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Web Host’s Server Blew Up

So sometime in late August I noticed this site was down. (I hadn’t found time to post much during the summer.) So anyway, at that time I try to log into the control panel for the site to see what the scoop was – and of course that was down too. So I contacted the hosting company, and they informed me that my box had blown up or something and they were transistioning everyone’s stuff over to a new box – that it would be a couple days, perhaps, until everyone was up again. Well, either when the old box blew up, or when the transition happened, my MySQL databases got corrupted. They came over to the new box in a corrupted state.

Luckily I had taken some backups at some point (not as often as I should have, or will in the future). LONG STORY short, after MUCH back and forth with the hosting company I was finally able to get them to delete my databases so I could rebuild. (For some reason I could do nothing to the corrupted ones that were in place, not even delete them.) Consequently, the site has been down for quite a while. Moral of the story is backup your hosted stuff often!

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Project Gutenberg

If you are a commuter and have an IPod or Zune, I recommend that you checkout Project Gutenberg for a bunch of free audiobooks. They have books that have gone into the ‘public domain’ (as I understand it, the copyright wears out on a publication after 100 years or something). At any rate, there are a ton of classics on there that are worth the time. Check it out:

http://www.gutenberg.org/

Currently reading Adam Smith’s classic economic treatise ‘The Wealth of Nations’.

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Windows Home Server

whs1

More than a year ago if I recall correctly, I signed up for the 120-day trial of Microsoft’s new ‘Windows Home Server’. At that time the deal was, you give them $7.95 for shipping and they send you a couple DVDs with the goods. Anyway, after going through the order process, giving my credit card number, and getting excited – they canceled it a couple days later with no explaination. Well, recently I signed up again and this time they sent me the goods … for free. That’s the new deal. I think the first time I ordered it they were still grappling with whether or not to allow individuals (non-OEMs) to purchase the software to install on whatever. Around that time they were pitching the MediaSmart Server from Hewlett Packard which was specially designed for the job. From what I’ve subsequently read thats a really nice little machine. There was some talk that you needed certain hardware to do the job well and that they weren’t sure hobbyists or whatever could put something together that would cut the mustard. Glad they got over that!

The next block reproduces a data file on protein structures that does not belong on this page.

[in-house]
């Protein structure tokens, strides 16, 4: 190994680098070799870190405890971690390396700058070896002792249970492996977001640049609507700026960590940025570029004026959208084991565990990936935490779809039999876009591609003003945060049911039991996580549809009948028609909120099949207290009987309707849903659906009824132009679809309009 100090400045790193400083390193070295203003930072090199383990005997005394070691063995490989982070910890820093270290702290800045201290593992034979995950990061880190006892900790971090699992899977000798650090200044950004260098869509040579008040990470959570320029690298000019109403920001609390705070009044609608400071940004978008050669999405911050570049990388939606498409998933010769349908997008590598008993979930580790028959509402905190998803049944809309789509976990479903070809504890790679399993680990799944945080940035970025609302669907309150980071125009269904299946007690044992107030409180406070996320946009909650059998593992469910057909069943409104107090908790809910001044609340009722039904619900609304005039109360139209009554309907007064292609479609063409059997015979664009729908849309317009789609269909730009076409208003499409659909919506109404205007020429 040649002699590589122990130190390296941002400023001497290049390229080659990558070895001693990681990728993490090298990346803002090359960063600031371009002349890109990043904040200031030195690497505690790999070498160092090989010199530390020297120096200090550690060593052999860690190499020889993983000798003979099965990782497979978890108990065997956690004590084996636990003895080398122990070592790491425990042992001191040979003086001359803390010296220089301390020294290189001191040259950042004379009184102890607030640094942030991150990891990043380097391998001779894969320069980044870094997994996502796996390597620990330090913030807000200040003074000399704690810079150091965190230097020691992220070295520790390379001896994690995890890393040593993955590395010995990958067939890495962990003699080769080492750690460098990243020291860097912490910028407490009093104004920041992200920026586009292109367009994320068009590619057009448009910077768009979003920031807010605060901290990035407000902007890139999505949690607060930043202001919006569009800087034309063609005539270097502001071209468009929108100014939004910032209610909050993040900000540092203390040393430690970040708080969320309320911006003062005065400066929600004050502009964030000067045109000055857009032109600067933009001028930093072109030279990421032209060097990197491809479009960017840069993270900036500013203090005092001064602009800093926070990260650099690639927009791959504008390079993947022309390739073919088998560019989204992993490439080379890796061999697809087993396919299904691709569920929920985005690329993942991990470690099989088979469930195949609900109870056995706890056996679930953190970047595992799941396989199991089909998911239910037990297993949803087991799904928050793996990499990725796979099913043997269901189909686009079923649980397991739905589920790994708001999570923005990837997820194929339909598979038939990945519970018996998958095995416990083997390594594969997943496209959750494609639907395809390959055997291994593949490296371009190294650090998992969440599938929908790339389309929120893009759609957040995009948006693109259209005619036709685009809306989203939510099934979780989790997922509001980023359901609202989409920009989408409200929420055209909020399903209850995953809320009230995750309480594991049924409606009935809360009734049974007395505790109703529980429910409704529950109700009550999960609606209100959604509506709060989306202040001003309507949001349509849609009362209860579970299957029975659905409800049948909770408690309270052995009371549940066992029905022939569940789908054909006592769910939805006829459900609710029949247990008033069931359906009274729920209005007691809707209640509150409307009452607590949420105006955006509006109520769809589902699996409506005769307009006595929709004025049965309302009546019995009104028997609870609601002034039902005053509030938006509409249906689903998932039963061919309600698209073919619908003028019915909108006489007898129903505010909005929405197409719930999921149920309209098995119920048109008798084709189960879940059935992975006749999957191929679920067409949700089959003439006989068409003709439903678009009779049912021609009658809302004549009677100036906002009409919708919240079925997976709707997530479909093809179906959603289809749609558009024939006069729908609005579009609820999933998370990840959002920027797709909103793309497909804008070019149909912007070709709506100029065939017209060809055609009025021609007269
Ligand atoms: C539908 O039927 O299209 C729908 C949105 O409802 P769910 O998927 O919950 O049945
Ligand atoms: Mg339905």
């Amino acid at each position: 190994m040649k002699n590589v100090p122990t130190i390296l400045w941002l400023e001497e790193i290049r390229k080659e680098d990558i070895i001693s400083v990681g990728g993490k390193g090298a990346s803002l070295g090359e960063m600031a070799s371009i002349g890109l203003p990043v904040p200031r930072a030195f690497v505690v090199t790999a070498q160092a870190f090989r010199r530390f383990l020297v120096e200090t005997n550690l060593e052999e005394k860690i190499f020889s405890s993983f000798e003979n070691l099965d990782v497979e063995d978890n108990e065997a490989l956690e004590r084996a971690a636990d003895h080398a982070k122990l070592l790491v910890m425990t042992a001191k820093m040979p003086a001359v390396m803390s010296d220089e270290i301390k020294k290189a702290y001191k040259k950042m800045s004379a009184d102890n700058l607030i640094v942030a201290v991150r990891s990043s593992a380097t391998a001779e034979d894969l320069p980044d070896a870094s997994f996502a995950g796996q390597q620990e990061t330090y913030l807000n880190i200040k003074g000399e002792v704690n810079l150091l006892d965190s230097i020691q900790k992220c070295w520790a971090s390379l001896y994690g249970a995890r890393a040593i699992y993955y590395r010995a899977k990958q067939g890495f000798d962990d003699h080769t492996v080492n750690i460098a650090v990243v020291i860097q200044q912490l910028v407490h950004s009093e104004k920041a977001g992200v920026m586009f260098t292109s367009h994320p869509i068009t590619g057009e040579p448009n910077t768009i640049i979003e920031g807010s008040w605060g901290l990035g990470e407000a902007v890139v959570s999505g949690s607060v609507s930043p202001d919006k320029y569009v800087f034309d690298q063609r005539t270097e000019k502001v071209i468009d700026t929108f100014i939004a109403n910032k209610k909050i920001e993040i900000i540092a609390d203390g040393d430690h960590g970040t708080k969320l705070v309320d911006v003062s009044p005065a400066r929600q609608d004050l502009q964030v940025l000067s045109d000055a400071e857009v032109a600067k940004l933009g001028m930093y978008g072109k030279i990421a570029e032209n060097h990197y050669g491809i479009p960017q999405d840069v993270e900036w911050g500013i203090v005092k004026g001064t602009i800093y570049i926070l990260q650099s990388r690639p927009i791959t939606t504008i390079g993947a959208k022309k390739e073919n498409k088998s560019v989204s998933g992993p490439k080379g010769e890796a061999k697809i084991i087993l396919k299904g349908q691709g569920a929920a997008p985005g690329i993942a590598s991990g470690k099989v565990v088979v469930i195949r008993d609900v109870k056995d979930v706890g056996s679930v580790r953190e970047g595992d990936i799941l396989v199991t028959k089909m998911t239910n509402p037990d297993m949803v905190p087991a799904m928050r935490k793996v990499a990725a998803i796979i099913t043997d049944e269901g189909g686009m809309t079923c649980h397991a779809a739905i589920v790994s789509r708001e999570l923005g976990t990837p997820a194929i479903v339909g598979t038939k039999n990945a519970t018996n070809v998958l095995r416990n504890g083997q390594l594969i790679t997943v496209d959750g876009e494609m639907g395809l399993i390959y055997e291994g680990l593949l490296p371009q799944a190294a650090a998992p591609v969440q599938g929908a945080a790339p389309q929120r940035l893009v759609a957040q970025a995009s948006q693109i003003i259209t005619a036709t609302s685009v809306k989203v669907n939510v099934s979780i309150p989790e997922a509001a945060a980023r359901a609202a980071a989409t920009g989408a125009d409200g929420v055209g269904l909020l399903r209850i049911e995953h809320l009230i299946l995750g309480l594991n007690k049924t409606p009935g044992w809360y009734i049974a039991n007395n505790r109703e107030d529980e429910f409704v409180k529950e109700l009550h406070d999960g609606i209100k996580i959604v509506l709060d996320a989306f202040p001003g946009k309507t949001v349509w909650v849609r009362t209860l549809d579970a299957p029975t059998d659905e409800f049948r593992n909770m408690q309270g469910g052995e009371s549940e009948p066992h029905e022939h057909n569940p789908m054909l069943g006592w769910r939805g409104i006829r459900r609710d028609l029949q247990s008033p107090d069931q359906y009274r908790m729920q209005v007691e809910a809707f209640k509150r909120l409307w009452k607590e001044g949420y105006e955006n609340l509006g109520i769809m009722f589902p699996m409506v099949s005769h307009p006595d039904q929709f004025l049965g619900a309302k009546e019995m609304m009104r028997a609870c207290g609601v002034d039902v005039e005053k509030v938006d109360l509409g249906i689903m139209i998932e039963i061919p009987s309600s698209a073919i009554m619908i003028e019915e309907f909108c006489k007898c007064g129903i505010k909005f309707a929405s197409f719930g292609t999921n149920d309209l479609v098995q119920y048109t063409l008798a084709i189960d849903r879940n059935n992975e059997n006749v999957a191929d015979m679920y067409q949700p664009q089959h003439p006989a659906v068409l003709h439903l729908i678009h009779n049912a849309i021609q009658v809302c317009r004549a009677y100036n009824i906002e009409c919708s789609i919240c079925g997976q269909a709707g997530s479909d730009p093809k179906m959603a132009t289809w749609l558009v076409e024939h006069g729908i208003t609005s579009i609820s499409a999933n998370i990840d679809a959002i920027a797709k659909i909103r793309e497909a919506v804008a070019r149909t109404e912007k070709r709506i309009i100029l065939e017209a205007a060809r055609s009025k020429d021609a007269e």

So when I got the software in the mail, I applied a tower that I had sitting around – and some drives I was repurposing from my NetGear SC100 (little toaster looking network attached storage (NAS) device that was literally toasting my drives). The tower is probably overkill for the job but it was the only suitable machine I had free. It’s a 3GHz P4 Extreme with Hyperthreading. Yeah, overkill… Anyway, the install was relatively painless except for the cheap RAID (ITE8212) card that I unfortunately left in the machine for the first install attempt. I got a corrupted install the first time but, realizing that the card might have put the kibosh on the install, I removed it and tried again sucessfully. From there you just add drives, nothing fancy or complicated – the server just picks them up and adds them to your ‘storage pool’. It allows you to specify what stuff needs to be duplicated for safety in the case of a drive failure – then it just handles it for you. You can see my setup below:

whs

Once you’ve got your drives in there and the machine is stablized, you can install the ‘Home Server Connector’ software on up to ten machines (XP, VISTA) in your household and then the server will work with your machines to make sure they are backed up. This part is seamless. Another great feature of this software is that it implements the ‘Media Connect’ protocol which means it was picked up my my D-LINK Medialounge and the XBOX in the house. Once you put your home videos and picture collection on the server it will make them available in the living room via a remote control or XBOX controller.

The server also allows you to remotely access the files on your machine, and remote desktop into the machine(s) themselves from anywhere in the world via some nifty magic (port forwarding and DNS tricks). You get a name like <myservername>.homeserver.com that you, or family members, can easily from any web browser. So cool.

I’m sure I’ll have some more posts on this stellar product shortly (I haven’t even touched on the addins or the developer API). Further, I’m sure that with PDC rapidly approaching we’ll see some very cool new things, maybe some cloud services integration with Live Mesh or something. (You can currently do offsite backup for things like your photo collection or whatever, but its pretty expensive.) Here’s a link to a Channel9 video about this:

http://channel9.msdn.com/posts/Rory/Windows-Home-Server/

and Microsoft’s official site on it:

http://www.microsoft.com/windows/products/winfamily/windowshomeserver/default.mspx